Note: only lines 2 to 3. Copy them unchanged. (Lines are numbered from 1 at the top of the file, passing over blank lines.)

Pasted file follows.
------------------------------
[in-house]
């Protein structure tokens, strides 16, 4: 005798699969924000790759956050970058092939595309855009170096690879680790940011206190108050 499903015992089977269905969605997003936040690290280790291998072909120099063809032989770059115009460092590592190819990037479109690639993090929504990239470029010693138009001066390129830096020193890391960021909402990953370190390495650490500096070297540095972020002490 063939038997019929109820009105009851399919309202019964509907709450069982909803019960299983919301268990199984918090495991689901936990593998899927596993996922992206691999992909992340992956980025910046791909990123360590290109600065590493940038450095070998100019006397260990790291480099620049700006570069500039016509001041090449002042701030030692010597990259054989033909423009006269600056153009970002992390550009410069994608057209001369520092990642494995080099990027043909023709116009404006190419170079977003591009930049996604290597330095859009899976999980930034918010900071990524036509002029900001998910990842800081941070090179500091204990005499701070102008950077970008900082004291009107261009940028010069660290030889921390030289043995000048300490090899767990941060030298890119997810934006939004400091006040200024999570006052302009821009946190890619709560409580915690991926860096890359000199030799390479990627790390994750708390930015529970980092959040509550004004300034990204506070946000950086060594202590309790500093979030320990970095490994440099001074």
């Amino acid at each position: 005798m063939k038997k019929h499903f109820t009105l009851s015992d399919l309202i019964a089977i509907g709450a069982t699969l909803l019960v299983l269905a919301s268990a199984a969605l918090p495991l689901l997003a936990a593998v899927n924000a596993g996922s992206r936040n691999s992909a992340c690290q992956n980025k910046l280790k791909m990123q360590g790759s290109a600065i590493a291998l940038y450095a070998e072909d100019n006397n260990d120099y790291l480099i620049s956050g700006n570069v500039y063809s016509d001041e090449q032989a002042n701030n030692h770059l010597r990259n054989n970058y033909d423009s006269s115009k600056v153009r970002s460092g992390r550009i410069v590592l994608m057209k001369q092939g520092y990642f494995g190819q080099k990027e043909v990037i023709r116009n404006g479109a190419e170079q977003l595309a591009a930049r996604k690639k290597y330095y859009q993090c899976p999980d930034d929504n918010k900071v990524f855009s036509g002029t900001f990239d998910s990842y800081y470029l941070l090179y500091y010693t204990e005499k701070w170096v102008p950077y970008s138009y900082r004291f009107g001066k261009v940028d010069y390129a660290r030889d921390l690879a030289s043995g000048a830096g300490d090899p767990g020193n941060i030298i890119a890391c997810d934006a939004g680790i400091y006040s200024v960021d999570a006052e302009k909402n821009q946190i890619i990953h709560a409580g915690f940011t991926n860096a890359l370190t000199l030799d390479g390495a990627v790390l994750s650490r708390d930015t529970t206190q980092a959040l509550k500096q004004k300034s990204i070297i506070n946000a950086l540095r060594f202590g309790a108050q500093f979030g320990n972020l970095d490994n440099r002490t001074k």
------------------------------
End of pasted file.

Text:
């Protein structure tokens, strides 16, 4: 005798699969924000790759956050970058092939595309855009170096690879680790940011206190108050 499903015992089977269905969605997003936040690290280790291998072909120099063809032989770059115009460092590592190819990037479109690639993090929504990239470029010693138009001066390129830096020193890391960021909402990953370190390495650490500096070297540095972020002490 063939038997019929109820009105009851399919309202019964509907709450069982909803019960299983919301268990199984918090495991689901936990593998899927596993996922992206691999992909992340992956980025910046791909990123360590290109600065590493940038450095070998100019006397260990790291480099620049700006570069500039016509001041090449002042701030030692010597990259054989033909423009006269600056153009970002992390550009410069994608057209001369520092990642494995080099990027043909023709116009404006190419170079977003591009930049996604290597330095859009899976999980930034918010900071990524036509002029900001998910990842800081941070090179500091204990005499701070102008950077970008900082004291009107261009940028010069660290030889921390030289043995000048300490090899767990941060030298890119997810934006939004400091006040200024999570006052302009821009946190890619709560409580915690991926860096890359000199030799390479990627790390994750708390930015529970980092959040509550004004300034990204506070946000950086060594202590309790500093979030320990970095490994440099001074």
């Amino acid at each position: 005798m063939k038997k019929h499903f109820t009105l009851s015992d399919l309202i019964a089977i509907g709450a069982t699969l909803l019960v299983l269905a919301s268990a199984a969605l918090p495991l689901l997003a936990a593998v899927n924000a596993g996922s992206r936040n691999s992909a992340c690290q992956n980025k910046l280790k791909m990123q360590g790759s290109a600065i590493a291998l940038y450095a070998e072909d100019n006397n260990d120099y790291l480099i620049s956050g700006n570069v500039y063809s016509d001041e090449q032989a002042n701030n030692h770059l010597r990259n054989n970058y033909d423009s006269s115009k600056v153009r970002s460092g992390r550009i410069v590592l994608m057209k001369q092939g520092y990642f494995g190819q080099k990027e043909v990037i023709r116009n404006g479109a190419e170079q977003l595309a591009a930049r996604k690639k290597y330095y859009q993090c899976p999980d930034d929504n918010k900071v990524f855009s036509g002029t900001f990239d998910s990842y800081y470029l941070l090179y500091y010693t204990e005499k701070w170096v102008p950077y970008s138009y900082r004291f009107g001066k261009v940028d010069y390129a660290r030889d921390l690879a030289s043995g000048a830096g300490d090899p767990g020193n941060i030298i890119a890391c997810d934006a939004g680790i400091y006040s200024v960021d999570a006052e302009k909402n821009q946190i890619i990953h709560a409580g915690f940011t991926n860096a890359l370190t000199l030799d390479g390495a990627v790390l994750s650490r708390d930015t529970t206190q980092a959040l509550k500096q004004k300034s990204i070297i506070n946000a950086l540095r060594f202590g309790a108050q500093f979030g320990n972020l970095d490994n440099r002490t001074k």